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 Is Your New Job… Just Not What You Thought It Would Be

By Joe Stein

It is one of the worst nightmares of any person who has just started a new job. The excitement of starting a new job has worn off quickly and reality has set in. Your new position is not what you thought it would be. It, unfortunately, is a situation that occurs  much too often and can sometimes be avoided.
If you find yourself in this predicament, once the magnitude of what you just concluded has settled in, you then have to decide what to do about this situation. There are several options for you to explore and below we will examine each one with the understanding that this is absolutely not an ideal situation for a person to be in.
·         Option #1: Do Nothing – It Will Pass: Sometimes the unbearable feeling you have with a new position is simply because it is new. For most people, change can be pretty nerve wrecking and giving it time will make it better as you adjust to your new surroundings. You may just need to give yourself some time to get to know any new processes you learned or how to interact with your co-workers. If you feel that this is the situation, then any quick decisions may prove to be an overreaction.
·         Option #2: Try to Make It Better – This may especially be an option for the person who is naturally optimistic. The first step is to determine what is it about the new position that is not working for you? If it is something that is potentially fixable, you can determine how to go about trying to make it better. For example, if you feel that you were inadequately trained, you can approach your supervisor for additional guidance. Following this option, however, may require some finesse on your part, as you don’t want to come across as being someone who does not take accountability, a complainer, or just an overall problem employee.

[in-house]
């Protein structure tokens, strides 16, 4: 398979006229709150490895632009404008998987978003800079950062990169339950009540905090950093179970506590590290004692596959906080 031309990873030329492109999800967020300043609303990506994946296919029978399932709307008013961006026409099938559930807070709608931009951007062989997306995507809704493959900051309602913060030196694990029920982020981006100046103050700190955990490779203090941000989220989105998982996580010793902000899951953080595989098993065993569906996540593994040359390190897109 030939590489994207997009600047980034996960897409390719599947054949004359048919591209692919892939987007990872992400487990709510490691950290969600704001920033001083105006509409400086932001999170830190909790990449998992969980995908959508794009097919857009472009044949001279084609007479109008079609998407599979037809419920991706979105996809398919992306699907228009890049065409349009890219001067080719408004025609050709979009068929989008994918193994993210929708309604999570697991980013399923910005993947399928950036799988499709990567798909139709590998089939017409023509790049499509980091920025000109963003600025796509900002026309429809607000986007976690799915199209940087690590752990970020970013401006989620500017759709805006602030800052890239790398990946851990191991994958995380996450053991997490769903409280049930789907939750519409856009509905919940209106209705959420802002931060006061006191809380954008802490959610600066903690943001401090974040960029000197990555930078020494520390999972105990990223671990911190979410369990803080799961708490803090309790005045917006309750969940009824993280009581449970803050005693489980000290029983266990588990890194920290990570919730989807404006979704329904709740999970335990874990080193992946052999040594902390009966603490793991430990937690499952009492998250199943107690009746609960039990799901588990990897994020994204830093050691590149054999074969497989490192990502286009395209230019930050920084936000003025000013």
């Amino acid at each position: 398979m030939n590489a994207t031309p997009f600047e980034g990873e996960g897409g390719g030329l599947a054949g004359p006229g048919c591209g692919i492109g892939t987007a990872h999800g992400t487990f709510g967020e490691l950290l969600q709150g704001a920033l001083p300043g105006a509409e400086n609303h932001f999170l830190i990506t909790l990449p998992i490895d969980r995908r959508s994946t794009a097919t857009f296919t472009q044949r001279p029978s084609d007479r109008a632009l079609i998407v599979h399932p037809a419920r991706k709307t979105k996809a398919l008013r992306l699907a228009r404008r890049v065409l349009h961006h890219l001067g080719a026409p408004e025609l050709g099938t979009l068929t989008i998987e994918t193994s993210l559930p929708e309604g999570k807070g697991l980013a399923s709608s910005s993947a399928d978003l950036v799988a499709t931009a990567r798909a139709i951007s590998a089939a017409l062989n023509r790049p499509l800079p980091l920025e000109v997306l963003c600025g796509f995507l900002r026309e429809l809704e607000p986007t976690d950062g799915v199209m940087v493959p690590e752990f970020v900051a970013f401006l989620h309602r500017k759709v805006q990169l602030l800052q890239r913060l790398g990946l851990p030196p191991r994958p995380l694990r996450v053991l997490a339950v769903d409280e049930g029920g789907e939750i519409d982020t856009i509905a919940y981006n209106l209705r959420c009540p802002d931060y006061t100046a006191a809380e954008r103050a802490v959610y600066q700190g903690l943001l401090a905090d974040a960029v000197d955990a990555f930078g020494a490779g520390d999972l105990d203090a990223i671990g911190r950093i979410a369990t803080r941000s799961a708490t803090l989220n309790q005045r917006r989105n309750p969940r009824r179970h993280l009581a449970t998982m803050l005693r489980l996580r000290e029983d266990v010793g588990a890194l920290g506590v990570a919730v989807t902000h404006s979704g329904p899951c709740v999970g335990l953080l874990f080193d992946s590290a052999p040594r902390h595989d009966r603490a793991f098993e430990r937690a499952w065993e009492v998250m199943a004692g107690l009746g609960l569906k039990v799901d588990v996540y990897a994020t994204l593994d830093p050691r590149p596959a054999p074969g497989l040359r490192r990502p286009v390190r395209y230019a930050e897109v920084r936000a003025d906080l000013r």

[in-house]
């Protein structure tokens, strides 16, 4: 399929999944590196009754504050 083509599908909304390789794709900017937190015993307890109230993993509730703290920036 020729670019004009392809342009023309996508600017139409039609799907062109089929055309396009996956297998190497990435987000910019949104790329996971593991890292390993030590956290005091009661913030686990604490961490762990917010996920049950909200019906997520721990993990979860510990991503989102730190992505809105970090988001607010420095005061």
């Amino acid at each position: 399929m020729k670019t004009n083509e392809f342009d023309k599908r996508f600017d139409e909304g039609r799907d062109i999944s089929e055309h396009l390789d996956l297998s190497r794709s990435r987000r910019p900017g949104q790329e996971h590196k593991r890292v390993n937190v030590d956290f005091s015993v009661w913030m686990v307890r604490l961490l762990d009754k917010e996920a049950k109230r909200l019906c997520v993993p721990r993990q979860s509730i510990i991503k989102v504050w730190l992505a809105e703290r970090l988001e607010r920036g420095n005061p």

·         Option #3Do Nothing – Bide Your Time: Short tenures can be really detrimental to your work history, due to how it negatively reflects on your resume. A person can probably explain one short employment experience, but each additional one will make things more difficult. If this is not your first short tenure, then you may want to make the difficult decision of biding your time until you feel that it will not negatively impact your resume. There is no magic time period where you will not be penalized for your short tenure, but generally anything less than a year will be heavily scrutinized.
·         Option #4: Seek Other Employment: You may determine that you have no option but to seek new employment. If you find yourself at this decision point, then a little preparation work by you is in order prior to diving into your job search. 
-     Review your most recent job search experience while at your current employer. During the recruiting time period, was there any warning signs of concern that were ignored? Is there something that you should have done, such as some company research that you forgot or chose not to do. Now would be the time to learn from any mistakes or omissions that may have been made. 
-     Confirm what you really want in a new job/employer. Make sure that this matches what you are looking for in your job search. It is amazing how often I will find that a person is not being honest with themselves when searching, only to be disappointed in the new job. This exercise will help you address how much of your current displeasure resides with your current company, and how much is really you and your needs.
   Be ready with an answer regarding why you are on the job market so quickly. If you have this current job on your Resume, you will be asked about the short tenure. You will need to prepare an answer that will satisfy the Interviewer, but at the same time will avoid airing your “dirty laundry” regarding your current employer.
   Prepare yourself for the consequences if your search for new employment surfaces to your current employer. If this occurs, you may be confronted with the situation. In this scenario, the reaction to a new employee (such as yourself) may be entirely different than if you were a 10 year veteran with a stellar work history. 
If your new job is just not what you thought it would be, it is really a terrible “no win” type of situation. The best you can do is come up with the most reasonable solution to address your current problem. The key is to make sure that your next job is absolutely the right one for you.
As always, best of luck in your job search!